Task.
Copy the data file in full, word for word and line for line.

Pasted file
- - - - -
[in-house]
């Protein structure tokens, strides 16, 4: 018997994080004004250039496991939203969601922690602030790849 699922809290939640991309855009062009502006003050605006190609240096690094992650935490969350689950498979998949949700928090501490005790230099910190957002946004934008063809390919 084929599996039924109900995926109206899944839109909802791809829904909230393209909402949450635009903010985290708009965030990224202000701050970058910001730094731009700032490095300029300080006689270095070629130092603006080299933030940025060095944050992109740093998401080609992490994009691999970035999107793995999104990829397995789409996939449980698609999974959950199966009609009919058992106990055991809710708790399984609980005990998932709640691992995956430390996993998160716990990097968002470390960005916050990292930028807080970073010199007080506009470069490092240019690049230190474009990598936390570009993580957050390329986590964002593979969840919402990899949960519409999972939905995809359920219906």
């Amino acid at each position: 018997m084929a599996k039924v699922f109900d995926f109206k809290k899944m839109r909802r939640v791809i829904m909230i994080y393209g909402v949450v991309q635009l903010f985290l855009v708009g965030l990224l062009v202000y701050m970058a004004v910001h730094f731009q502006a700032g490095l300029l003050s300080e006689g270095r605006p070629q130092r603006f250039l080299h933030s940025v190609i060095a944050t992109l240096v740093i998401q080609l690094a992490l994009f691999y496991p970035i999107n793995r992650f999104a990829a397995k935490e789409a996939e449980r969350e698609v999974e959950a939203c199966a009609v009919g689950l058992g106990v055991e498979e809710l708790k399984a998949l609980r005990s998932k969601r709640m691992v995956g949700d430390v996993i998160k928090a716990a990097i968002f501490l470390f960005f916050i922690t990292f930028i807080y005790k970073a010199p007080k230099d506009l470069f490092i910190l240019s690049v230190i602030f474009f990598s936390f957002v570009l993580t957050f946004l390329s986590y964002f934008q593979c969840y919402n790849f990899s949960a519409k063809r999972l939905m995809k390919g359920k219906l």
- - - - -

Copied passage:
[in-house]
């Protein structure tokens, strides 16, 4: 018997994080004004250039496991939203969601922690602030790849 699922809290939640991309855009062009502006003050605006190609240096690094992650935490969350689950498979998949949700928090501490005790230099910190957002946004934008063809390919 084929599996039924109900995926109206899944839109909802791809829904909230393209909402949450635009903010985290708009965030990224202000701050970058910001730094731009700032490095300029300080006689270095070629130092603006080299933030940025060095944050992109740093998401080609992490994009691999970035999107793995999104990829397995789409996939449980698609999974959950199966009609009919058992106990055991809710708790399984609980005990998932709640691992995956430390996993998160716990990097968002470390960005916050990292930028807080970073010199007080506009470069490092240019690049230190474009990598936390570009993580957050390329986590964002593979969840919402990899949960519409999972939905995809359920219906």
């Amino acid at each position: 018997m084929a599996k039924v699922f109900d995926f109206k809290k899944m839109r909802r939640v791809i829904m909230i994080y393209g909402v949450v991309q635009l903010f985290l855009v708009g965030l990224l062009v202000y701050m970058a004004v910001h730094f731009q502006a700032g490095l300029l003050s300080e006689g270095r605006p070629q130092r603006f250039l080299h933030s940025v190609i060095a944050t992109l240096v740093i998401q080609l690094a992490l994009f691999y496991p970035i999107n793995r992650f999104a990829a397995k935490e789409a996939e449980r969350e698609v999974e959950a939203c199966a009609v009919g689950l058992g106990v055991e498979e809710l708790k399984a998949l609980r005990s998932k969601r709640m691992v995956g949700d430390v996993i998160k928090a716990a990097i968002f501490l470390f960005f916050i922690t990292f930028i807080y005790k970073a010199p007080k230099d506009l470069f490092i910190l240019s690049v230190i602030f474009f990598s936390f957002v570009l993580t957050f946004l390329s986590y964002f934008q593979c969840y919402n790849f990899s949960a519409k063809r999972l939905m995809k390919g359920k219906l």